The question was posed by a RPG programmer new to the world of the web and when I said "och that's a piece of piss, use a RegEx" they looked at me like I had grown an extra head (which i do do on occasions for extra effect when I am being flash)
RegEx is short for Regular Expression
and is a string that describes a search pattern. *.txt is a RegEx that will be familiar to everyone. But proper RegEx is like that but on steroids, human growth hormone and crack cocaine.
There are loads of web sites that go into great detail about how to correctly form a RegEx and I will let you go find them yourself .. there is thing called Google and it is really useful ;-)
However how to use RegEx and a RegEx pattern to test an email address?
OK lets say you have this HTML on a form
Email Address <input type='text' name='email' value=''>I am going to use this is a JS function that will return true or false if the email address entered is valid
function emailOK()You will notice that I do NOT use a string literal surrounded by a pair of ""s for the myRegExp. Why? Because in a string literal \ is special (as in new line \n) so the RegEx expression \w+ would become "\\w+" in a sting literal which makes something that is very hard to read even harder to read. JS allows you to delimit RegEx's like this /pattern/ which makes things much nicer!
myRegEx = /^\w+((-\w+)|(\.\w+))*\@[A-Za-z0-9]+((\.|-)[A-Za-z0-9]+)*\.[A-Za-z0-9]+$/
if (document.forms.email.value.search(myRegEx) != -1)
I pass this RegEx to the SEARCH method of the JS String object (which is what the .value of an input field is BTW) and it returns -1 is the pattern does not match or a positive integer if it does match. Which is all very simple BUT ... what does all that gooble-de-gook mean.. if you don't care .. then far enough, copy and paste the code and use it in your own app ;-) if you are curious here is what it means:
1. it begins with a / and the matching / is the very last character these act as the "" would in a normal string
2. The ^ symbol, means start matching at the absolute beginning of the string.
3. \w+ matches one or more alphanumeric characters.
4. This is where this gets interesting :-)
First, note that the whole thing is surrounded by (...)* which means that we want to match zero or more of whatever is inside.
Inside the ()* parentheses, we have (-\w+) and (\.\w+) separated by the | character This means it with match EITHER -\w+ OR \.\w+
The first one indicates that we should have a match if we find a hyphen followed immediately by a set of alphanumeric characters. The second part matches if we find a period followed immediately by a set of alphanumeric characters.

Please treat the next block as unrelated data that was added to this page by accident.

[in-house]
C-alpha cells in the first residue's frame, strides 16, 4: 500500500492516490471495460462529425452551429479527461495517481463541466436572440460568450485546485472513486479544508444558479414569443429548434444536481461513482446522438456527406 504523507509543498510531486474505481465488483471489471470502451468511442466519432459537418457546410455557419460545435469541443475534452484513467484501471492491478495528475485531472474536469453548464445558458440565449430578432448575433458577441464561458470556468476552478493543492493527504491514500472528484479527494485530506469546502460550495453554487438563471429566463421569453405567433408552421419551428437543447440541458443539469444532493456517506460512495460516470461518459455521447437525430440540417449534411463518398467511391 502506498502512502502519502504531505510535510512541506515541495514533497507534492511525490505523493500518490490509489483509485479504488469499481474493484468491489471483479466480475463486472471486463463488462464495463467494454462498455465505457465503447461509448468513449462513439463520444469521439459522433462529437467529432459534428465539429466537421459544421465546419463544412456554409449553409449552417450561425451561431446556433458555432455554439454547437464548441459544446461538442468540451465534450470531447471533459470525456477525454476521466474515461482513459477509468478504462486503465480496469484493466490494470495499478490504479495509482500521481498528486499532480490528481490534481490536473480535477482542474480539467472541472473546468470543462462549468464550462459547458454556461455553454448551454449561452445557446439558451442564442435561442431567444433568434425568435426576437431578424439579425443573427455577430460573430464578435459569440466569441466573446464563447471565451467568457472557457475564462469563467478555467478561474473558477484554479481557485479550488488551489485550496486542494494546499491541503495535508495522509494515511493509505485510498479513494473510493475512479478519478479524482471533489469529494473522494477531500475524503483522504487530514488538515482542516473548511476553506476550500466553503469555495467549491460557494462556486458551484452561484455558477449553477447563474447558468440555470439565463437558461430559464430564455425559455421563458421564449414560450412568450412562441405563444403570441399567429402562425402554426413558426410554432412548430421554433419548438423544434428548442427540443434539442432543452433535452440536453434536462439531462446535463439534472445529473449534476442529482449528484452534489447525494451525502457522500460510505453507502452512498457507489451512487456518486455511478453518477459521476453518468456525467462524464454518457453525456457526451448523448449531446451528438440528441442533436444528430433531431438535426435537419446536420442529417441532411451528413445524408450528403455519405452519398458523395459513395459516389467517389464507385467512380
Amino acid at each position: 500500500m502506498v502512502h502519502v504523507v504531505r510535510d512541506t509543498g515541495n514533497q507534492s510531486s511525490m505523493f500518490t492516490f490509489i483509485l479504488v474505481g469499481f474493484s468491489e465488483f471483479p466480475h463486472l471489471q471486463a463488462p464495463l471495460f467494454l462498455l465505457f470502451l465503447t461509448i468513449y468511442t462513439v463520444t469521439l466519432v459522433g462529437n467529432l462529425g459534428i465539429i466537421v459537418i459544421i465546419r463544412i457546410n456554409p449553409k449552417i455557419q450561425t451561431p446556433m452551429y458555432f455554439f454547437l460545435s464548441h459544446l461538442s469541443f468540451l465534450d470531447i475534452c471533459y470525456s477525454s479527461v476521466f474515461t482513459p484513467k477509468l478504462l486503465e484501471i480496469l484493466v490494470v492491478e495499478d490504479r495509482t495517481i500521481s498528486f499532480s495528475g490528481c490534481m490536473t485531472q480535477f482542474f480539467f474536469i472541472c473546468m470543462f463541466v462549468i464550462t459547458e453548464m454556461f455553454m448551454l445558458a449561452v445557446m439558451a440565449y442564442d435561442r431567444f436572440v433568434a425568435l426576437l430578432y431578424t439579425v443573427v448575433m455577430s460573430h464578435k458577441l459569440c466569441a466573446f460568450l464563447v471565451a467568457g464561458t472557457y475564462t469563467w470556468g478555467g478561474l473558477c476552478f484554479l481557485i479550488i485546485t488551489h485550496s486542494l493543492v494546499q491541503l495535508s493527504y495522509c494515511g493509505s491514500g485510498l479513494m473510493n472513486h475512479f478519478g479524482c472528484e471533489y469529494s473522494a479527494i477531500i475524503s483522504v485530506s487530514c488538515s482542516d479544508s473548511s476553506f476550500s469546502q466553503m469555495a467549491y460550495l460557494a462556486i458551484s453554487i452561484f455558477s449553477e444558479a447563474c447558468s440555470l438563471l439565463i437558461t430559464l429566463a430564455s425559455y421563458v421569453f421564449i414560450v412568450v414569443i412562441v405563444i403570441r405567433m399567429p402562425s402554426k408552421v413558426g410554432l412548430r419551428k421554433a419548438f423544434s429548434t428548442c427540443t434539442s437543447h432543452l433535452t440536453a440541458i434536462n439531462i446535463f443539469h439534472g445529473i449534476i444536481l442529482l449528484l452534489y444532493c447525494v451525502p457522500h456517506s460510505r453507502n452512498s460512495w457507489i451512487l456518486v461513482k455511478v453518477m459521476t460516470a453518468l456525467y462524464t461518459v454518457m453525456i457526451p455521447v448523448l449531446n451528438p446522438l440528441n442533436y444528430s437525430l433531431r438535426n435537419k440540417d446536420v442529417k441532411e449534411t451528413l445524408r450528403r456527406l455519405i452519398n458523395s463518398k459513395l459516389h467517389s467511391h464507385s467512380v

(NOTE . by itself is a special character so we must delimit it by placing a backslash in front of it.)
So far we have a pattern that will match [some alphanumerics]-[some alphanumerics] or [some aphanumerics].[some aphanumerics]
5. After this match, comes an \@ sign (once again i use \ to override any special meaning @ may have in RegEx
6. Immediately following the @ is [A-Za-z0-9]+ which matches a set of alphanumeric characters of either upper or lower case. I don't use \w+ because this would allow characters like _ and - ... OK?
7. next up is ((\.|-)[A-Za-z0-9]+)*
8. Note that the search is surround by ( ... )* this means we are matching one or none of a match to the pattern inside the ( ... )
9. So take them away and we are left with (\.|-)[A-Za-z0-9]+
10 First (\.|-) This is trying to match the first character as a . or a -
11. Then comes [A-Za-z0-9]+, the match only works if the period or hyphen is followed by a set of alphanumeric characters. This effectively represents an email address that contains a (possible) set of .something or -something sections. Because the * is used, the pattern works if they are present and also if they aren't.
12. Finally the \.[A-Za-z0-9]+ pattern matches a . followed by a set of alphanumerics. Because it is the last part of the regular expression, it represents the final part of the email address, which is the .com .co.uk bit.
13. The $ symbol ensures that the previous bit only matchs the END of the string.
14. The last character (the /) closes the first /
Simple .. init? ;-)